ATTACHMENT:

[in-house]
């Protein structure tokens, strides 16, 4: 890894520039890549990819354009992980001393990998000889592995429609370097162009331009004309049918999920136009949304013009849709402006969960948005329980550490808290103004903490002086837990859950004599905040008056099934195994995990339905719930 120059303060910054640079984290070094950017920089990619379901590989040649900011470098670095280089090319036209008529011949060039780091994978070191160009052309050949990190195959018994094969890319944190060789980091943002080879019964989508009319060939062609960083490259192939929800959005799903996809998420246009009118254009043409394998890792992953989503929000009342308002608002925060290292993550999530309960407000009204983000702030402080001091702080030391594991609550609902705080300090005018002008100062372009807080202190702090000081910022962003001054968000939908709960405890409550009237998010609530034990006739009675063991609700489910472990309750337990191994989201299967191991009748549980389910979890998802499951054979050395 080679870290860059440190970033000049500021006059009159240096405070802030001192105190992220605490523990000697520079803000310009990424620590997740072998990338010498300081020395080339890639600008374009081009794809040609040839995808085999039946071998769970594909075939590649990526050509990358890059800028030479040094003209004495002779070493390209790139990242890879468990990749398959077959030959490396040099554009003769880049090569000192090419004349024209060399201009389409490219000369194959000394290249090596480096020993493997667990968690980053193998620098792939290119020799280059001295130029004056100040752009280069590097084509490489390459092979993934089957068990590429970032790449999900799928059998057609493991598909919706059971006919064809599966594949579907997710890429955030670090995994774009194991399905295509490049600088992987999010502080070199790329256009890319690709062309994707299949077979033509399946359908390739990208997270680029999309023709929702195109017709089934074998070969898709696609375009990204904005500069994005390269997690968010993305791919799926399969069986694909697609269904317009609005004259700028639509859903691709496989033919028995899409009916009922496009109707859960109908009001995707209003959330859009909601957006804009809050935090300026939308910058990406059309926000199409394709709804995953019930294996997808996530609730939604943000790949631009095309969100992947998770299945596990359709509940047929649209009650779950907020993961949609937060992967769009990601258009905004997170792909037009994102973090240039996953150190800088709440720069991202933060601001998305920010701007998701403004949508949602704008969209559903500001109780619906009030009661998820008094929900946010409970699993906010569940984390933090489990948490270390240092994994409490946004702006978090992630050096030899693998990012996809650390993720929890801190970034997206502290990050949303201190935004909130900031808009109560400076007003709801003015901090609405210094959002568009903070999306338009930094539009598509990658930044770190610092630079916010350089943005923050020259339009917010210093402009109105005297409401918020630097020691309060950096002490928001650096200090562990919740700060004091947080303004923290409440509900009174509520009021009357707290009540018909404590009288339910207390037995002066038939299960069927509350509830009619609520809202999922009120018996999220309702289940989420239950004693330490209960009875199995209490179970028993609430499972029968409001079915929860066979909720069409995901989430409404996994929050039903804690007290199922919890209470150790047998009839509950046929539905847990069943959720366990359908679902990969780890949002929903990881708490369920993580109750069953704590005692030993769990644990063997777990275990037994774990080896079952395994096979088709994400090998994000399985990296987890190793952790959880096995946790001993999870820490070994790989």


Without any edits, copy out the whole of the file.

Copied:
[in-house]
């Protein structure tokens, strides 16, 4: 890894520039890549990819354009992980001393990998000889592995429609370097162009331009004309049918999920136009949304013009849709402006969960948005329980550490808290103004903490002086837990859950004599905040008056099934195994995990339905719930 120059303060910054640079984290070094950017920089990619379901590989040649900011470098670095280089090319036209008529011949060039780091994978070191160009052309050949990190195959018994094969890319944190060789980091943002080879019964989508009319060939062609960083490259192939929800959005799903996809998420246009009118254009043409394998890792992953989503929000009342308002608002925060290292993550999530309960407000009204983000702030402080001091702080030391594991609550609902705080300090005018002008100062372009807080202190702090000081910022962003001054968000939908709960405890409550009237998010609530034990006739009675063991609700489910472990309750337990191994989201299967191991009748549980389910979890998802499951054979050395 080679870290860059440190970033000049500021006059009159240096405070802030001192105190992220605490523990000697520079803000310009990424620590997740072998990338010498300081020395080339890639600008374009081009794809040609040839995808085999039946071998769970594909075939590649990526050509990358890059800028030479040094003209004495002779070493390209790139990242890879468990990749398959077959030959490396040099554009003769880049090569000192090419004349024209060399201009389409490219000369194959000394290249090596480096020993493997667990968690980053193998620098792939290119020799280059001295130029004056100040752009280069590097084509490489390459092979993934089957068990590429970032790449999900799928059998057609493991598909919706059971006919064809599966594949579907997710890429955030670090995994774009194991399905295509490049600088992987999010502080070199790329256009890319690709062309994707299949077979033509399946359908390739990208997270680029999309023709929702195109017709089934074998070969898709696609375009990204904005500069994005390269997690968010993305791919799926399969069986694909697609269904317009609005004259700028639509859903691709496989033919028995899409009916009922496009109707859960109908009001995707209003959330859009909601957006804009809050935090300026939308910058990406059309926000199409394709709804995953019930294996997808996530609730939604943000790949631009095309969100992947998770299945596990359709509940047929649209009650779950907020993961949609937060992967769009990601258009905004997170792909037009994102973090240039996953150190800088709440720069991202933060601001998305920010701007998701403004949508949602704008969209559903500001109780619906009030009661998820008094929900946010409970699993906010569940984390933090489990948490270390240092994994409490946004702006978090992630050096030899693998990012996809650390993720929890801190970034997206502290990050949303201190935004909130900031808009109560400076007003709801003015901090609405210094959002568009903070999306338009930094539009598509990658930044770190610092630079916010350089943005923050020259339009917010210093402009109105005297409401918020630097020691309060950096002490928001650096200090562990919740700060004091947080303004923290409440509900009174509520009021009357707290009540018909404590009288339910207390037995002066038939299960069927509350509830009619609520809202999922009120018996999220309702289940989420239950004693330490209960009875199995209490179970028993609430499972029968409001079915929860066979909720069409995901989430409404996994929050039903804690007290199922919890209470150790047998009839509950046929539905847990069943959720366990359908679902990969780890949002929903990881708490369920993580109750069953704590005692030993769990644990063997777990275990037994774990080896079952395994096979088709994400090998994000399985990296987890190793952790959880096995946790001993999870820490070994790989």